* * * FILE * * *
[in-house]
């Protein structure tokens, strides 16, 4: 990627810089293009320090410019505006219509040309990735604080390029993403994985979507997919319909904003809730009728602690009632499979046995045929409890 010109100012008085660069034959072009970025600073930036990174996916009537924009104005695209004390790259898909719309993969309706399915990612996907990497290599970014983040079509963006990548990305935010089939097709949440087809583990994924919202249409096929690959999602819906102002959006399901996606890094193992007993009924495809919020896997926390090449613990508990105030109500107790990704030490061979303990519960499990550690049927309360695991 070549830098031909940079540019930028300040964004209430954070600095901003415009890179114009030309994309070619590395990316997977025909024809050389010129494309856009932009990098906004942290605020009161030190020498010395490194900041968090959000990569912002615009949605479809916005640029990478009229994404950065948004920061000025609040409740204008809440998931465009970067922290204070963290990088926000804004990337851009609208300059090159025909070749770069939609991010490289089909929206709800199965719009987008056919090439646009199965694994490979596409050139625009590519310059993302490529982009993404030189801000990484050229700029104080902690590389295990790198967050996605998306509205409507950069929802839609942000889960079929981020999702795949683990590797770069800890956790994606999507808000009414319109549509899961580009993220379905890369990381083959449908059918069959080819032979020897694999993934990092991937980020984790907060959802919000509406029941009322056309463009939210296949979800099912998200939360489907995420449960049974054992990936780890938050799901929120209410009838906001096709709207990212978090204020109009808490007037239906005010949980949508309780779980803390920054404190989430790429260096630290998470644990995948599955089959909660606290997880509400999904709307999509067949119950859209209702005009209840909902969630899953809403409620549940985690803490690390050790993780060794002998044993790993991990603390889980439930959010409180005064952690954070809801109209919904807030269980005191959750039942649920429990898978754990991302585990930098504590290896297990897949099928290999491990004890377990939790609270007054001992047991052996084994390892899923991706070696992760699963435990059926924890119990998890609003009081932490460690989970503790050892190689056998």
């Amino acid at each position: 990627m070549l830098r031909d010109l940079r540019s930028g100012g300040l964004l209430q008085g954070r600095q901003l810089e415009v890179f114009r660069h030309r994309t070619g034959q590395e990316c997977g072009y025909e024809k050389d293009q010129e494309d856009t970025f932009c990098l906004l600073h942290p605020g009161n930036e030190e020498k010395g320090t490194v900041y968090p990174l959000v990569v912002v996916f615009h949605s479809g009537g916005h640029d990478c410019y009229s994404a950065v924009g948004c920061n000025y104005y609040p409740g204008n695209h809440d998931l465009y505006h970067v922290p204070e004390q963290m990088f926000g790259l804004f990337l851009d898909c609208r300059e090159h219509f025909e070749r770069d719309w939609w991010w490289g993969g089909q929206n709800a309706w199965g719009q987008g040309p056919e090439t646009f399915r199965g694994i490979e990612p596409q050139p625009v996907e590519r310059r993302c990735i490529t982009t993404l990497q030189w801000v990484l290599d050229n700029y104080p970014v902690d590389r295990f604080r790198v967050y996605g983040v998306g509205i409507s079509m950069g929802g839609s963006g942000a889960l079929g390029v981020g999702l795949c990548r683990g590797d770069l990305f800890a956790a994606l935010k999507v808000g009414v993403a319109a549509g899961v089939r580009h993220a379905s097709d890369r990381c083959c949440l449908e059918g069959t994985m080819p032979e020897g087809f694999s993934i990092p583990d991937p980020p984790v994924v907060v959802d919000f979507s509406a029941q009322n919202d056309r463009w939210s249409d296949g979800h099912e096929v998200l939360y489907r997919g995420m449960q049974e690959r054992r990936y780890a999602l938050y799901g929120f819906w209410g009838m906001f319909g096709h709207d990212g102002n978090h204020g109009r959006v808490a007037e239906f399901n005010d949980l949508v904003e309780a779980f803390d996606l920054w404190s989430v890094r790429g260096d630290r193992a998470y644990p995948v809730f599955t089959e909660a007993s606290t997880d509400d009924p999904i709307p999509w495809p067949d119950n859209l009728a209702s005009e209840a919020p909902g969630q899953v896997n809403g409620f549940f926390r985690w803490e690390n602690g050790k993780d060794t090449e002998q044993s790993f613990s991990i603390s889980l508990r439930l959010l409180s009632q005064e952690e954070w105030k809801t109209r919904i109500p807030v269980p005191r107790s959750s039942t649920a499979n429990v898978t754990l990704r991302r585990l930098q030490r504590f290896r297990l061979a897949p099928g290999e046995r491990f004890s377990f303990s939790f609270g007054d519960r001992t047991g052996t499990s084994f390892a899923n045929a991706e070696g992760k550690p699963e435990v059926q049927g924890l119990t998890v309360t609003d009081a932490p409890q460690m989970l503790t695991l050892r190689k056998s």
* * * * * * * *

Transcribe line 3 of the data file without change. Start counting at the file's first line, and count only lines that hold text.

């Amino acid at each position: 990627m070549l830098r031909d010109l940079r540019s930028g100012g300040l964004l209430q008085g954070r600095q901003l810089e415009v890179f114009r660069h030309r994309t070619g034959q590395e990316c997977g072009y025909e024809k050389d293009q010129e494309d856009t970025f932009c990098l906004l600073h942290p605020g009161n930036e030190e020498k010395g320090t490194v900041y968090p990174l959000v990569v912002v996916f615009h949605s479809g009537g916005h640029d990478c410019y009229s994404a950065v924009g948004c920061n000025y104005y609040p409740g204008n695209h809440d998931l465009y505006h970067v922290p204070e004390q963290m990088f926000g790259l804004f990337l851009d898909c609208r300059e090159h219509f025909e070749r770069d719309w939609w991010w490289g993969g089909q929206n709800a309706w199965g719009q987008g040309p056919e090439t646009f399915r199965g694994i490979e990612p596409q050139p625009v996907e590519r310059r993302c990735i490529t982009t993404l990497q030189w801000v990484l290599d050229n700029y104080p970014v902690d590389r295990f604080r790198v967050y996605g983040v998306g509205i409507s079509m950069g929802g839609s963006g942000a889960l079929g390029v981020g999702l795949c990548r683990g590797d770069l990305f800890a956790a994606l935010k999507v808000g009414v993403a319109a549509g899961v089939r580009h993220a379905s097709d890369r990381c083959c949440l449908e059918g069959t994985m080819p032979e020897g087809f694999s993934i990092p583990d991937p980020p984790v994924v907060v959802d919000f979507s509406a029941q009322n919202d056309r463009w939210s249409d296949g979800h099912e096929v998200l939360y489907r997919g995420m449960q049974e690959r054992r990936y780890a999602l938050y799901g929120f819906w209410g009838m906001f319909g096709h709207d990212g102002n978090h204020g109009r959006v808490a007037e239906f399901n005010d949980l949508v904003e309780a779980f803390d996606l920054w404190s989430v890094r790429g260096d630290r193992a998470y644990p995948v809730f599955t089959e909660a007993s606290t997880d509400d009924p999904i709307p999509w495809p067949d119950n859209l009728a209702s005009e209840a919020p909902g969630q899953v896997n809403g409620f549940f926390r985690w803490e690390n602690g050790k993780d060794t090449e002998q044993s790993f613990s991990i603390s889980l508990r439930l959010l409180s009632q005064e952690e954070w105030k809801t109209r919904i109500p807030v269980p005191r107790s959750s039942t649920a499979n429990v898978t754990l990704r991302r585990l930098q030490r504590f290896r297990l061979a897949p099928g290999e046995r491990f004890s377990f303990s939790f609270g007054d519960r001992t047991g052996t499990s084994f390892a899923n045929a991706e070696g992760k550690p699963e435990v059926q049927g924890l119990t998890v309360t609003d009081a932490p409890q460690m989970l503790t695991l050892r190689k056998s």